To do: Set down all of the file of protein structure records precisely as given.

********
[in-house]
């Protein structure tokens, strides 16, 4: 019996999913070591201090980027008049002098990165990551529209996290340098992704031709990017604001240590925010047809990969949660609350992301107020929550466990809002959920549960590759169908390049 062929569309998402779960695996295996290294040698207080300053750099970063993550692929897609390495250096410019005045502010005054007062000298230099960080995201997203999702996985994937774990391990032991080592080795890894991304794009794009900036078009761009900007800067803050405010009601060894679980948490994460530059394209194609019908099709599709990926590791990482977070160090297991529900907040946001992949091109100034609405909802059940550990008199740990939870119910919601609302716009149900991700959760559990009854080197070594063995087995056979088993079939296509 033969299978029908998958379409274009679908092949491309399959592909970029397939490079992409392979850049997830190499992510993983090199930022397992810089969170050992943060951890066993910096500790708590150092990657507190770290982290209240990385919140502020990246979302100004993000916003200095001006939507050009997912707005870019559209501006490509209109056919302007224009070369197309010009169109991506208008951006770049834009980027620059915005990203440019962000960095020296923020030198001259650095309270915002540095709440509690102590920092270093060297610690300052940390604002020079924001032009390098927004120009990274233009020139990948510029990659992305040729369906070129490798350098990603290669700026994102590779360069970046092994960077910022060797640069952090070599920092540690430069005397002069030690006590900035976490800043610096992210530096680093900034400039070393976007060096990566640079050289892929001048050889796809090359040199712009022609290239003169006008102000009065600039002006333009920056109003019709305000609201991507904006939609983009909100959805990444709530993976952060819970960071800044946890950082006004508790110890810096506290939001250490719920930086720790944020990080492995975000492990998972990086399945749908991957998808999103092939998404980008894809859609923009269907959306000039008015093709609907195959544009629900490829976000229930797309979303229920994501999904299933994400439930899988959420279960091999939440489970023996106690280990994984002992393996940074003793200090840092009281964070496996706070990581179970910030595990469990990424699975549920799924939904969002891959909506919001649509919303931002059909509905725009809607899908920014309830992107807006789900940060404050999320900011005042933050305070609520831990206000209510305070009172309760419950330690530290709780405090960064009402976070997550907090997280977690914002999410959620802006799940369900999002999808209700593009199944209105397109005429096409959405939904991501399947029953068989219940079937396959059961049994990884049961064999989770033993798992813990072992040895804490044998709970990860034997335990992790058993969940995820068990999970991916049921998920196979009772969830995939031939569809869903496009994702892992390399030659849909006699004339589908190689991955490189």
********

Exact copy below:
[in-house]
């Protein structure tokens, strides 16, 4: 019996999913070591201090980027008049002098990165990551529209996290340098992704031709990017604001240590925010047809990969949660609350992301107020929550466990809002959920549960590759169908390049 062929569309998402779960695996295996290294040698207080300053750099970063993550692929897609390495250096410019005045502010005054007062000298230099960080995201997203999702996985994937774990391990032991080592080795890894991304794009794009900036078009761009900007800067803050405010009601060894679980948490994460530059394209194609019908099709599709990926590791990482977070160090297991529900907040946001992949091109100034609405909802059940550990008199740990939870119910919601609302716009149900991700959760559990009854080197070594063995087995056979088993079939296509 033969299978029908998958379409274009679908092949491309399959592909970029397939490079992409392979850049997830190499992510993983090199930022397992810089969170050992943060951890066993910096500790708590150092990657507190770290982290209240990385919140502020990246979302100004993000916003200095001006939507050009997912707005870019559209501006490509209109056919302007224009070369197309010009169109991506208008951006770049834009980027620059915005990203440019962000960095020296923020030198001259650095309270915002540095709440509690102590920092270093060297610690300052940390604002020079924001032009390098927004120009990274233009020139990948510029990659992305040729369906070129490798350098990603290669700026994102590779360069970046092994960077910022060797640069952090070599920092540690430069005397002069030690006590900035976490800043610096992210530096680093900034400039070393976007060096990566640079050289892929001048050889796809090359040199712009022609290239003169006008102000009065600039002006333009920056109003019709305000609201991507904006939609983009909100959805990444709530993976952060819970960071800044946890950082006004508790110890810096506290939001250490719920930086720790944020990080492995975000492990998972990086399945749908991957998808999103092939998404980008894809859609923009269907959306000039008015093709609907195959544009629900490829976000229930797309979303229920994501999904299933994400439930899988959420279960091999939440489970023996106690280990994984002992393996940074003793200090840092009281964070496996706070990581179970910030595990469990990424699975549920799924939904969002891959909506919001649509919303931002059909509905725009809607899908920014309830992107807006789900940060404050999320900011005042933050305070609520831990206000209510305070009172309760419950330690530290709780405090960064009402976070997550907090997280977690914002999410959620802006799940369900999002999808209700593009199944209105397109005429096409959405939904991501399947029953068989219940079937396959059961049994990884049961064999989770033993798992813990072992040895804490044998709970990860034997335990992790058993969940995820068990999970991916049921998920196979009772969830995939031939569809869903496009994702892992390399030659849909006699004339589908190689991955490189």